Koch philanthropy has also waged ideological warfare within U.S. universities, contributing over $30 million to 221 universities since just 2011. A 2012 report in Academe documented theKoch-funded coup in Florida State University’s economics department, showing how “in exchange for his ‘gift,’ the donor got to assign specific readings, select speakers brought to campus and instruct them with regard to the focus of their lectures, shape the curriculum with new courses and specify the number of students in the courses, name the program’s director, and initiate a student club.”
The Charles G. Koch Foundation gave FSU $1.5 million to sponsor two assistant professors, fund fellowships and shape curricula promoting free-enterprise doctrine. It then created an advisory board to distribute money to faculty and ensure their work aligned with the foundation’s ideology.

 Inside Higher Ed exposed how administrators at Clemson University cultivated the Koch Foundation to build its “Institute for the Study of Capitalism,” receiving $1 million for the effort. BB&T, the financial institution whose former chairman and CEO John Allison heads the Koch-backed Cato Institute, regularly pays universities to chair favorable professors, typically in economics. Cooperative institutions are rewarded with Koch dollars as a bonus. American University’s Investigative Reporting Workshop found 10 such universities, where BB&T-chaired professors coincided with Koch cashflow.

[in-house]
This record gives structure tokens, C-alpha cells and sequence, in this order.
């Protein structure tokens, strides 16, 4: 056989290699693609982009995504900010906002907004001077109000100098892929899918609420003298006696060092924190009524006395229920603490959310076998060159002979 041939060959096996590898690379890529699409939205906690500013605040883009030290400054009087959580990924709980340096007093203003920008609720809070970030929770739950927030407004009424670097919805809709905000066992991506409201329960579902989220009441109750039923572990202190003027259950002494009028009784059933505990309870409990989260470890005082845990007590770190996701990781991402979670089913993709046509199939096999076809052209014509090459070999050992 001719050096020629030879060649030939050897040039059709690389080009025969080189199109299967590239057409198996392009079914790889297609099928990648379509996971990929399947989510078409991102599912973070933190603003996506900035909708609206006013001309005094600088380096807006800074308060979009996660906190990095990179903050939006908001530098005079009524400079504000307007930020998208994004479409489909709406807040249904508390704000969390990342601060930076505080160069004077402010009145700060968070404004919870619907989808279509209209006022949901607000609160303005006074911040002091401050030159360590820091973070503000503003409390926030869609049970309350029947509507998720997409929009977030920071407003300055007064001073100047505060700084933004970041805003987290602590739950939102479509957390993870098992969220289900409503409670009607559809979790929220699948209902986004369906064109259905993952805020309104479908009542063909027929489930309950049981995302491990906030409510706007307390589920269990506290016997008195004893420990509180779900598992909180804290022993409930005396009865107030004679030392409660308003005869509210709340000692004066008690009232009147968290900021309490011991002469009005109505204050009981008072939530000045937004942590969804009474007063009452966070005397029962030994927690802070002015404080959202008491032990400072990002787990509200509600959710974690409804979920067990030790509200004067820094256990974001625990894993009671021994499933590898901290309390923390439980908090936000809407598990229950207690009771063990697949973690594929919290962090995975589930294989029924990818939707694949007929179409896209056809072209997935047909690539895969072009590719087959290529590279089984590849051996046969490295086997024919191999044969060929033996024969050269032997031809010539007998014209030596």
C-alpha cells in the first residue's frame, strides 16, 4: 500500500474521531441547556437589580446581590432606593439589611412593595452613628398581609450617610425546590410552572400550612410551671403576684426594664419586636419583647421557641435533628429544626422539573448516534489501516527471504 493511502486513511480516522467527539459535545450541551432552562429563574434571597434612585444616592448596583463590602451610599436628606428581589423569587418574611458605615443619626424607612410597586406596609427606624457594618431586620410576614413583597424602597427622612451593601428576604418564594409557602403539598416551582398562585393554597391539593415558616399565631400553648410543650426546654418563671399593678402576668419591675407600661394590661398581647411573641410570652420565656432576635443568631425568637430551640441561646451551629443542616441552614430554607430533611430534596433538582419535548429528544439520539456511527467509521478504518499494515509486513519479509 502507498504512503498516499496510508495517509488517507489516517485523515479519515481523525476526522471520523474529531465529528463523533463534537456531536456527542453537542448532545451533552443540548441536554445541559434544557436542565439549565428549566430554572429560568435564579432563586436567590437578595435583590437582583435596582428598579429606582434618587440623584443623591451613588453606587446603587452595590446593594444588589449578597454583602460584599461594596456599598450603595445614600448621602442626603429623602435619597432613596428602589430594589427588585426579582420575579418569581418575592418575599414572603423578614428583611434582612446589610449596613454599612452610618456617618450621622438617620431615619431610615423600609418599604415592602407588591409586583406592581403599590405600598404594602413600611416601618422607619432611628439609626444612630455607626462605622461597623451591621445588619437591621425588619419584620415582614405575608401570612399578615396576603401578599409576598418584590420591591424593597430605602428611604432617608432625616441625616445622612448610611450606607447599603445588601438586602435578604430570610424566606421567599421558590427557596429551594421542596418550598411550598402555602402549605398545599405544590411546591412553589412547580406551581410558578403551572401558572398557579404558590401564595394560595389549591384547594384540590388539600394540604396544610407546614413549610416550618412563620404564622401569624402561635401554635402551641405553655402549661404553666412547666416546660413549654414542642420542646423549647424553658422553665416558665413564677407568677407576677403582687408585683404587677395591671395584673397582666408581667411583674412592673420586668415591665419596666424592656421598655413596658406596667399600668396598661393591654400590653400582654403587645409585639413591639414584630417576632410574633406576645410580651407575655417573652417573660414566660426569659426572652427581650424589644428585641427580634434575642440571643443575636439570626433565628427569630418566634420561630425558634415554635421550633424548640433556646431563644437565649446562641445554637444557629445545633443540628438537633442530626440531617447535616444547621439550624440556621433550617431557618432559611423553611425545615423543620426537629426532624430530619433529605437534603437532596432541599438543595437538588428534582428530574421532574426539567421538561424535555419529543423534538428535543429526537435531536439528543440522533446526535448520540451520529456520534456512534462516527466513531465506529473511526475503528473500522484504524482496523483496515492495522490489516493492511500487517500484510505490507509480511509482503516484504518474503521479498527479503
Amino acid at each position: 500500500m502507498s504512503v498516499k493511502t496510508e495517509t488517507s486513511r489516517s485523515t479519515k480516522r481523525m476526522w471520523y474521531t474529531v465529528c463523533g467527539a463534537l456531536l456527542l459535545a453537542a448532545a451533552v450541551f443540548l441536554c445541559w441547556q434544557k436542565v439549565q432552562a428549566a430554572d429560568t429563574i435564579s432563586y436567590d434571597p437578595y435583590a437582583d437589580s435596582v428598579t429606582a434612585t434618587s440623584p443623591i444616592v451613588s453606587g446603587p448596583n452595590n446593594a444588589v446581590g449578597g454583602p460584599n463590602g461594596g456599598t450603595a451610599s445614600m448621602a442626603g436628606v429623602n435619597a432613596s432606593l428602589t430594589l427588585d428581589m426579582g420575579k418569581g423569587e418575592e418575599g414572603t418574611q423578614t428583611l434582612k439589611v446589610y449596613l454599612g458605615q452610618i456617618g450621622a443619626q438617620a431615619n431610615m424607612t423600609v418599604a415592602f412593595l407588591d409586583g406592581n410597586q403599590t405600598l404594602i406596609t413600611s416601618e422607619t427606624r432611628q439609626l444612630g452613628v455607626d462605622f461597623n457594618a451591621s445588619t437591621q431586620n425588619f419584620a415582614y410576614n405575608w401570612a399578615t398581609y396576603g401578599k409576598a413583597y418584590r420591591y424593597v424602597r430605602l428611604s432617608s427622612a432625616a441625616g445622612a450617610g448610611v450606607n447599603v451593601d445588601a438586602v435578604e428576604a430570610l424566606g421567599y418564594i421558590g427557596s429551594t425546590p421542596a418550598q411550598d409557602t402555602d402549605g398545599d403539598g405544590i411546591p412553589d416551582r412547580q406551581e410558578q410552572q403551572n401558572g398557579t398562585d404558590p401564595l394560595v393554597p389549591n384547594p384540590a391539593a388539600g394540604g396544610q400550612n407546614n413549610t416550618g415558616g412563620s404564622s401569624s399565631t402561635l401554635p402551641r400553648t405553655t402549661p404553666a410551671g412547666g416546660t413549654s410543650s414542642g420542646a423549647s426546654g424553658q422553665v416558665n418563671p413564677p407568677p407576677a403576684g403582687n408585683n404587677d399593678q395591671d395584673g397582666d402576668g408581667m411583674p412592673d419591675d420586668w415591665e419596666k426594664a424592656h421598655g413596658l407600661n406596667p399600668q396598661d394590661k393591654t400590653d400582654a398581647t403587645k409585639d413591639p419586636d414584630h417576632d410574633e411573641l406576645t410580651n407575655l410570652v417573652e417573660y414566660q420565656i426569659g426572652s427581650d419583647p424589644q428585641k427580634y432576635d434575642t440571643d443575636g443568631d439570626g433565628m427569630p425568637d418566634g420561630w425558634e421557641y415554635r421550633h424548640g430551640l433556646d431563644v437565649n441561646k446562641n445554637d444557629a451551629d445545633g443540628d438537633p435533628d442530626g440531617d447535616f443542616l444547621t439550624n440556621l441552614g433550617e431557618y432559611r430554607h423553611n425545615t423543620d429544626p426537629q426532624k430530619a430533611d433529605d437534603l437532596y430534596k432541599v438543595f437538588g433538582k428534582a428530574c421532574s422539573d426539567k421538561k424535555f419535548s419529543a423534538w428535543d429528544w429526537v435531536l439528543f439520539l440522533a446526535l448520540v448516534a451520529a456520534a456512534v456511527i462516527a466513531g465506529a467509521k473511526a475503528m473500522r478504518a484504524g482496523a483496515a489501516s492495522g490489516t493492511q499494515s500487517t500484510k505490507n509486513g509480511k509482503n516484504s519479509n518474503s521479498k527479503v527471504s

The Pope

James “Art” Pope, a discount retail baron,  is a founding board member conservative advocacy group Americans for Prosperity. As North Carolina’s single largest political donor he literally bought his way into office. While his network of conservative foundations continues steering the debate rightward, Pope puts policies in motion as the state’s deputy budget director. His family’s nonprofit — the John William Pope Foundation, worth nearly $150 million — to pour tax-exempt donations into thinly veiled conservative advocacy groups like the John W. Pope Civitas Institute, the John Locke Foundation and the Pope Center for Higher Education Policy. Over the years, these groups have worked closely with Tea Party organizers, attacked climate science (and scientists) and generally championed free market principles. His foundation spends more than two-thirds of its money providing some 90% of the funding for North Carolina’s leading conservative organizations, at most of which he enjoys a leadership role.